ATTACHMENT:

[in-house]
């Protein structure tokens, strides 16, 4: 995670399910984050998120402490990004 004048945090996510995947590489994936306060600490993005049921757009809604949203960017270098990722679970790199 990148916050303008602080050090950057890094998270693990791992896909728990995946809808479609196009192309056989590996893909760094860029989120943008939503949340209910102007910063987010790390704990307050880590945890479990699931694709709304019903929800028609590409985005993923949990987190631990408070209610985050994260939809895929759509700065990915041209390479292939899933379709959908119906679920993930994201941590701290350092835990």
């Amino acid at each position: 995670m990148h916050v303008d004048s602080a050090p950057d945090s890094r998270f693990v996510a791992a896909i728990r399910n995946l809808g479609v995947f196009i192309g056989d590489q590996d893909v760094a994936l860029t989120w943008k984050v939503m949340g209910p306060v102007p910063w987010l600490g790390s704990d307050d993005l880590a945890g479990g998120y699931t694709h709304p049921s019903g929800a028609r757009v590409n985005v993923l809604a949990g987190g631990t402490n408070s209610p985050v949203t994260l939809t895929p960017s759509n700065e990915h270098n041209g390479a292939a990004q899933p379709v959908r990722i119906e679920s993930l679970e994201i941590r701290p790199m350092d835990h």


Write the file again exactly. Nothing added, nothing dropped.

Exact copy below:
[in-house]
């Protein structure tokens, strides 16, 4: 995670399910984050998120402490990004 004048945090996510995947590489994936306060600490993005049921757009809604949203960017270098990722679970790199 990148916050303008602080050090950057890094998270693990791992896909728990995946809808479609196009192309056989590996893909760094860029989120943008939503949340209910102007910063987010790390704990307050880590945890479990699931694709709304019903929800028609590409985005993923949990987190631990408070209610985050994260939809895929759509700065990915041209390479292939899933379709959908119906679920993930994201941590701290350092835990």
């Amino acid at each position: 995670m990148h916050v303008d004048s602080a050090p950057d945090s890094r998270f693990v996510a791992a896909i728990r399910n995946l809808g479609v995947f196009i192309g056989d590489q590996d893909v760094a994936l860029t989120w943008k984050v939503m949340g209910p306060v102007p910063w987010l600490g790390s704990d307050d993005l880590a945890g479990g998120y699931t694709h709304p049921s019903g929800a028609r757009v590409n985005v993923l809604a949990g987190g631990t402490n408070s209610p985050v949203t994260l939809t895929p960017s759509n700065e990915h270098n041209g390479a292939a990004q899933p379709v959908r990722i119906e679920s993930l679970e994201i941590r701290p790199m350092d835990h």